I always make new fish dishes with trepidation because of the quality of the fish. Here, the method keeps the fish moist, the flavors work really well and it’s very low fat. When I made this, it was gobbled up with delight.

Poached Halibut in White Wine and Peppers

POACHED HALIBUT IN WHITE WINE AND PEPPERS

Ingredients 

1 kg frozen halibut (you can also use any other firm fish such as salmon)

2 cups white wine or chicken broth (or a combination of the two)

2 red peppers finely chopped

¼ teaspoon Cayenne pepper flakes (optional – this adds a really nice spicy kick. If your family doesn’t like spicy, leave it out)

4 cloves of garlic crushed

Salt and ground black pepper

How to do it

1. Thaw the fish, rinse it and cut into 5 cm (2 inch) wide slices and pat dry.

2. In a large wok or skillet, combine the wine/stock, peppers, cayenne pepper and garlic and bring to the boil. Reduce the heat and simmer uncovered for about 5 minutes, stirring occasionally.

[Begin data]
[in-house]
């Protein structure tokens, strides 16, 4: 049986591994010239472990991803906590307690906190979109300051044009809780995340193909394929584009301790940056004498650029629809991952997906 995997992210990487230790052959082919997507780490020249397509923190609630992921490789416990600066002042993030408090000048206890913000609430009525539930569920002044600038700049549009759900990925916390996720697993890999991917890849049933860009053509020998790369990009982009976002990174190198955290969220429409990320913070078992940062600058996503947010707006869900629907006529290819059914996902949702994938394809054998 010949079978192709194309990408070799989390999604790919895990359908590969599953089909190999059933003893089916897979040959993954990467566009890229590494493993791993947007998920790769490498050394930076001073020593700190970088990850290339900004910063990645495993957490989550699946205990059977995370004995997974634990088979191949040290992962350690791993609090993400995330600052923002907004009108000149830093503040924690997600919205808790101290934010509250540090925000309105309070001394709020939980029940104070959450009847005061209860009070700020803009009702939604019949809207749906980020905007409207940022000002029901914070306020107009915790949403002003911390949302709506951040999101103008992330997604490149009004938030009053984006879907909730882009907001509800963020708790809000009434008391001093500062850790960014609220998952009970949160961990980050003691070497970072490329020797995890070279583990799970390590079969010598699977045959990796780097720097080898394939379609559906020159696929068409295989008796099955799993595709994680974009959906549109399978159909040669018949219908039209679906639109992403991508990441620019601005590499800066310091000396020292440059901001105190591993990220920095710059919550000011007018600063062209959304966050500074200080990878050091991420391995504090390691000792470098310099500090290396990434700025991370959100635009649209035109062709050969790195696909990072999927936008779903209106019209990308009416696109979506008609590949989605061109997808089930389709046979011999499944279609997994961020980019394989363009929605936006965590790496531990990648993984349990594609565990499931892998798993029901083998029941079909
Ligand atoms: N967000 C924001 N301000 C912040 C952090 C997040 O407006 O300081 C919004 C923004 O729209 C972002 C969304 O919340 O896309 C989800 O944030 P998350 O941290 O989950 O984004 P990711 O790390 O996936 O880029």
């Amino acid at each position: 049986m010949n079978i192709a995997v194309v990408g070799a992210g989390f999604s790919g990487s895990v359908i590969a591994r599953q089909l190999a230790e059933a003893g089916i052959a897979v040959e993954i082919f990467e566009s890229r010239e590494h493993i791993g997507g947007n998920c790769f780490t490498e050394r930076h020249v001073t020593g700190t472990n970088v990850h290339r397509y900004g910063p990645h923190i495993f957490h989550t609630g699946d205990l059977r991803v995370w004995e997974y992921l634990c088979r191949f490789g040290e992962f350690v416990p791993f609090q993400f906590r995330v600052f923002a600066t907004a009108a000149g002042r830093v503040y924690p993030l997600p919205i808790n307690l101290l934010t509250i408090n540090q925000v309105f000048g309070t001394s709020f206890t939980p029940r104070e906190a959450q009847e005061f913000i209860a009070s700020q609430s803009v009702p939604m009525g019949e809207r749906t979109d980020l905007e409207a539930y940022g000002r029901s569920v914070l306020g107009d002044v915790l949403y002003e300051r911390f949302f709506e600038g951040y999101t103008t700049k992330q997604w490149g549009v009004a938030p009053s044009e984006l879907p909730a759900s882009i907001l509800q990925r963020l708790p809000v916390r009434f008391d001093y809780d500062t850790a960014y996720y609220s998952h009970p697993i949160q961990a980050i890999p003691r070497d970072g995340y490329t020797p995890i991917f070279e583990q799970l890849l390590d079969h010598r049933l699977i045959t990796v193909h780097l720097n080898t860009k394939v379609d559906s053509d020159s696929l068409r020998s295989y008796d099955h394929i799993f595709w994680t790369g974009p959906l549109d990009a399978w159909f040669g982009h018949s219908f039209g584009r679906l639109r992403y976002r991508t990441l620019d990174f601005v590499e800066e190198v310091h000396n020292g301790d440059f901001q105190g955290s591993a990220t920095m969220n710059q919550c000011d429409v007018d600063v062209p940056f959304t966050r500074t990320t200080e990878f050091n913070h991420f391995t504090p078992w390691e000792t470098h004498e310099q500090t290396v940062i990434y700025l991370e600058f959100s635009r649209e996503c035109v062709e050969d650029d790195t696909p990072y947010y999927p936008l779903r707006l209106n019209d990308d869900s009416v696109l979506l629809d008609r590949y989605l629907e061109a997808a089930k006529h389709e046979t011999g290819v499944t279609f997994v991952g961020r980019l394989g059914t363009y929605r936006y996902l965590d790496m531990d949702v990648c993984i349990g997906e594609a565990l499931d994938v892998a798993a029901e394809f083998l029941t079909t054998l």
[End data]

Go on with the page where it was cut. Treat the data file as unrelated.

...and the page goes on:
Halibut poaching in the wine and peppers

3. Add the fish to the liquid skin side down in one layer, sprinkle each piece with salt and pepper and spoon the liquid over all the pieces of fish. Cover and continue to simmer for about 12 minutes or until the fish begins to flake when you separate it with a fork.

4. Remove the fish from the liquid and place it on a serving plate. Drain the peppers and use them to decorate the platter.

Serve with lemon wedges.